Visuospatial attention after traumatic brain injury: The role of hemispheric specialization.Brain Inj. 2015; 29(13-14):1617-29.BI
To evaluate the behavioural and neural effects of TBI on the hemispheric integrity of three components of visuospatial attention: alerting, orienting and executive control.
Behavioural performance and high density event-related potentials (ERPs) were acquired while a sample of 12 patients with chronic moderate-to-severe TBI and 12 controls performed the Lateralized Attention Network Test (LANT). Neural indices of attention (posterior N1 amplitude to alerting and orienting cues, midline P3 amplitude during conflict resolution) were examined.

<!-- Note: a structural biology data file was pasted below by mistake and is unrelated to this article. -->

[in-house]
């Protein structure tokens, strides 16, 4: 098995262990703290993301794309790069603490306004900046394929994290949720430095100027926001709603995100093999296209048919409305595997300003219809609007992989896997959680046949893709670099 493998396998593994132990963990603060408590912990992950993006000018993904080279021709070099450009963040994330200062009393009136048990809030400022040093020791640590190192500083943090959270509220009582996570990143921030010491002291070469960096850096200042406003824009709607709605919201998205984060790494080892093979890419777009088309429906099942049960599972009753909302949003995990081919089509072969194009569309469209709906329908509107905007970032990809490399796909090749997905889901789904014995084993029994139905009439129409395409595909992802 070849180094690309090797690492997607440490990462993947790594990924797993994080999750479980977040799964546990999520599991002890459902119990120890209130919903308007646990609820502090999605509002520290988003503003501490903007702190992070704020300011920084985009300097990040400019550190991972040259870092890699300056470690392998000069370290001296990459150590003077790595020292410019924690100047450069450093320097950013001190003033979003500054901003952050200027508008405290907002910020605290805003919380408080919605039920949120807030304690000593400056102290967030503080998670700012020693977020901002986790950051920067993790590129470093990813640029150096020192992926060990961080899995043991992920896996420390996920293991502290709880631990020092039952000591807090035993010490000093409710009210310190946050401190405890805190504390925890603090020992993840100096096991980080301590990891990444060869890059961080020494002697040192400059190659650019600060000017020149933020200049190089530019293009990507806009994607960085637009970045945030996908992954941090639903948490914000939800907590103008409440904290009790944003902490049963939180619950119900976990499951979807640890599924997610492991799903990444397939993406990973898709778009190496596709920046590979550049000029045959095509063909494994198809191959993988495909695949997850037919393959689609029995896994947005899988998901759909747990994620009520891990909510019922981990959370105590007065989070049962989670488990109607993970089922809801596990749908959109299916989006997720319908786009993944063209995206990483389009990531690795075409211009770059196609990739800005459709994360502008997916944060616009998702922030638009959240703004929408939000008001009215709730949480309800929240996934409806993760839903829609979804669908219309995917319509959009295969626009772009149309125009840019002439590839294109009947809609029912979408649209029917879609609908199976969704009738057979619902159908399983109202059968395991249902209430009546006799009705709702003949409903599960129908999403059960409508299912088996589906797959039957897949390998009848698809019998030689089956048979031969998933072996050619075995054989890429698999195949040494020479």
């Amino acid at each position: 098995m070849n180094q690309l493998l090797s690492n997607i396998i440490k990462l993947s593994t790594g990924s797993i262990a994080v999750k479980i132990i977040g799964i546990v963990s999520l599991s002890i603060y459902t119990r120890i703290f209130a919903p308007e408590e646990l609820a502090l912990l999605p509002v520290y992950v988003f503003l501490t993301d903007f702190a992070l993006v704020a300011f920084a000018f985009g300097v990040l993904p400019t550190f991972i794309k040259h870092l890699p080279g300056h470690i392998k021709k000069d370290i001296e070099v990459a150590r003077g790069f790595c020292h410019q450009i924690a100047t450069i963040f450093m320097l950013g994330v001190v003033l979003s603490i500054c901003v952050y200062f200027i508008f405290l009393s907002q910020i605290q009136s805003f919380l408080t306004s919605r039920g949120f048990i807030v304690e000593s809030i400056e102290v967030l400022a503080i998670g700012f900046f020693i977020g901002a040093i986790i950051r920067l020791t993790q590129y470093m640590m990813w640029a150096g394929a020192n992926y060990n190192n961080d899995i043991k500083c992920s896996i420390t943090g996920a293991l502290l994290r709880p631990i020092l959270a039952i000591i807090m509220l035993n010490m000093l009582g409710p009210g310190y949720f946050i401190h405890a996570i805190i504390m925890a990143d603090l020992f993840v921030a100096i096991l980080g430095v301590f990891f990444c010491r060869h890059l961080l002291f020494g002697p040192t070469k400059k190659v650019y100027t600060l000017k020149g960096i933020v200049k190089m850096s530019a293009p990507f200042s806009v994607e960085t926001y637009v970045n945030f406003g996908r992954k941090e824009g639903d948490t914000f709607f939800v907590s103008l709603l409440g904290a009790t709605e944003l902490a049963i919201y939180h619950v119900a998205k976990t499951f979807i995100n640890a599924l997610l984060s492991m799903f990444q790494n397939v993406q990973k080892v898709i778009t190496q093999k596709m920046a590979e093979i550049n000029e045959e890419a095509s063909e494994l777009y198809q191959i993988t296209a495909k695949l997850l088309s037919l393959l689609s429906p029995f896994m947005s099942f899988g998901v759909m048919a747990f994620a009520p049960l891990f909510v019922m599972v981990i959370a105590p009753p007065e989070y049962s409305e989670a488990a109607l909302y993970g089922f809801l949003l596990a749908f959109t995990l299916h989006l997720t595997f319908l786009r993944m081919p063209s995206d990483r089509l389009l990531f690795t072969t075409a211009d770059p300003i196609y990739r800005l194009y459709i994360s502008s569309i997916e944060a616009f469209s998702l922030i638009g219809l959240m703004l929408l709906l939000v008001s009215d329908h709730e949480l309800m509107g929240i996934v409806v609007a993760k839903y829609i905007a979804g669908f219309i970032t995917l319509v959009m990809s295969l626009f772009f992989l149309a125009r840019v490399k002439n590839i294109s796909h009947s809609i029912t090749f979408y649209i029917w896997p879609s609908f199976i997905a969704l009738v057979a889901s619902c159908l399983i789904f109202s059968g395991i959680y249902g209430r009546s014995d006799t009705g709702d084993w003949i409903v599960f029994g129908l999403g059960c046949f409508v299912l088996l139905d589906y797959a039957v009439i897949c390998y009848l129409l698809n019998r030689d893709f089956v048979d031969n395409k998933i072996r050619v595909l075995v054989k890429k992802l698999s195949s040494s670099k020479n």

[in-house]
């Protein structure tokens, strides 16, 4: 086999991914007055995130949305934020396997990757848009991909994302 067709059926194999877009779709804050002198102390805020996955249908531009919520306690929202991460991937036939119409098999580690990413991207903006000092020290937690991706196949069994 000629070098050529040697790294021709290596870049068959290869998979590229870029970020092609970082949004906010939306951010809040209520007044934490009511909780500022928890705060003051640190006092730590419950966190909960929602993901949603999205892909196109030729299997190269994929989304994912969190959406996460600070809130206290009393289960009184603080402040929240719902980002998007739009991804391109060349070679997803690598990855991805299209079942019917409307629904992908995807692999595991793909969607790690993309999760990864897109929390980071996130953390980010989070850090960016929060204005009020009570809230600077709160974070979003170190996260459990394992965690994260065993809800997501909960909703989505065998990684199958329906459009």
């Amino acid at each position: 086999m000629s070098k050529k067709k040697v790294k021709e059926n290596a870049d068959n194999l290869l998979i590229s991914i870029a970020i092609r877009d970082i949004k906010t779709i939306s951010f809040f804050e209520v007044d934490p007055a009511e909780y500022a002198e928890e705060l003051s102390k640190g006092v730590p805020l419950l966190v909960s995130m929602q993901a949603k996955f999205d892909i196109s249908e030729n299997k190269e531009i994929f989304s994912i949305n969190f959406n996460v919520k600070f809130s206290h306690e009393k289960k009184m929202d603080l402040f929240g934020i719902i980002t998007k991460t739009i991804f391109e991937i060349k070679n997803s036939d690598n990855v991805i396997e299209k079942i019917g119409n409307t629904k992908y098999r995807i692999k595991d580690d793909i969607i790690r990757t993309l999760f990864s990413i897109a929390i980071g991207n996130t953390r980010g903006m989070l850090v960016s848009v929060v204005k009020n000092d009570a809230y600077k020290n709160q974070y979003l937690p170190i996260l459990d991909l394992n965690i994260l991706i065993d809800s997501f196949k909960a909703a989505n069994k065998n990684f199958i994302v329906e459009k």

Patients with TBI exhibited smaller N1 amplitude to alerting cues, but comparable behavioural performance to controls. Participants with TBI also demonstrated poorer orienting performance to the left hemispace relative to the right. A corresponding reduction in right hemisphere N1 was found during left orienting to spatial cues in the TBI group. No group differences were observed on behavioural measures of executive control; however, patients with TBI exhibited reduced P3 amplitude overall.
TBI may have an enduring effect on the orienting system at both neural and behavioural levels. Assessment of attention in chronic TBI can be improved by the integration of hemispheric findings that suggest disproportionate vulnerability in leftward orienting. Results may enhance clinical sensitivity to detection of subtle signs of neglect.